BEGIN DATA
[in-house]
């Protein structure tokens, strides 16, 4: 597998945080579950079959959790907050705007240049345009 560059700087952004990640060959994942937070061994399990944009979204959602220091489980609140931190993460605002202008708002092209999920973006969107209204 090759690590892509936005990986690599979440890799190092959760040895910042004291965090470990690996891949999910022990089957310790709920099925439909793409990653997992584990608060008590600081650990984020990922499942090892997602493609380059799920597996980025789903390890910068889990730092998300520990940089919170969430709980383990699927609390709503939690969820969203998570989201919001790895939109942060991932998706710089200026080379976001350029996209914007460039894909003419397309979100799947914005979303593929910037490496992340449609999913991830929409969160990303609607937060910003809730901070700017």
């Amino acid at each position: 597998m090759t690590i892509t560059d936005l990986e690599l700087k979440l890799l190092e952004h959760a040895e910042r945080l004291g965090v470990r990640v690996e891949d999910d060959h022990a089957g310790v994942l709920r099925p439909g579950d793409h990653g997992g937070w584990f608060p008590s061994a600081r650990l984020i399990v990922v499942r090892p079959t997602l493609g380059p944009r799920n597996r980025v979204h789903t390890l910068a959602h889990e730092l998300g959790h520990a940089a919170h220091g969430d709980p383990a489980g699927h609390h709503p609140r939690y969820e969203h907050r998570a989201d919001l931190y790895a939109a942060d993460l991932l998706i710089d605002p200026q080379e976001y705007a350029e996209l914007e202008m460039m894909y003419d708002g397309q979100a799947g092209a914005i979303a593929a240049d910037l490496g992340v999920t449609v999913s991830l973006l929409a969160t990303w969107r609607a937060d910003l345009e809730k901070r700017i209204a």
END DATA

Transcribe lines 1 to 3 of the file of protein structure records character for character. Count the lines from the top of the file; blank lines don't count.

[in-house]
């Protein structure tokens, strides 16, 4: 597998945080579950079959959790907050705007240049345009 560059700087952004990640060959994942937070061994399990944009979204959602220091489980609140931190993460605002202008708002092209999920973006969107209204 090759690590892509936005990986690599979440890799190092959760040895910042004291965090470990690996891949999910022990089957310790709920099925439909793409990653997992584990608060008590600081650990984020990922499942090892997602493609380059799920597996980025789903390890910068889990730092998300520990940089919170969430709980383990699927609390709503939690969820969203998570989201919001790895939109942060991932998706710089200026080379976001350029996209914007460039894909003419397309979100799947914005979303593929910037490496992340449609999913991830929409969160990303609607937060910003809730901070700017």
């Amino acid at each position: 597998m090759t690590i892509t560059d936005l990986e690599l700087k979440l890799l190092e952004h959760a040895e910042r945080l004291g965090v470990r990640v690996e891949d999910d060959h022990a089957g310790v994942l709920r099925p439909g579950d793409h990653g997992g937070w584990f608060p008590s061994a600081r650990l984020i399990v990922v499942r090892p079959t997602l493609g380059p944009r799920n597996r980025v979204h789903t390890l910068a959602h889990e730092l998300g959790h520990a940089a919170h220091g969430d709980p383990a489980g699927h609390h709503p609140r939690y969820e969203h907050r998570a989201d919001l931190y790895a939109a942060d993460l991932l998706i710089d605002p200026q080379e976001y705007a350029e996209l914007e202008m460039m894909y003419d708002g397309q979100a799947g092209a914005i979303a593929a240049d910037l490496g992340v999920t449609v999913s991830l973006l929409a969160t990303w969107r609607a937060d910003l345009e809730k901070r700017i209204a």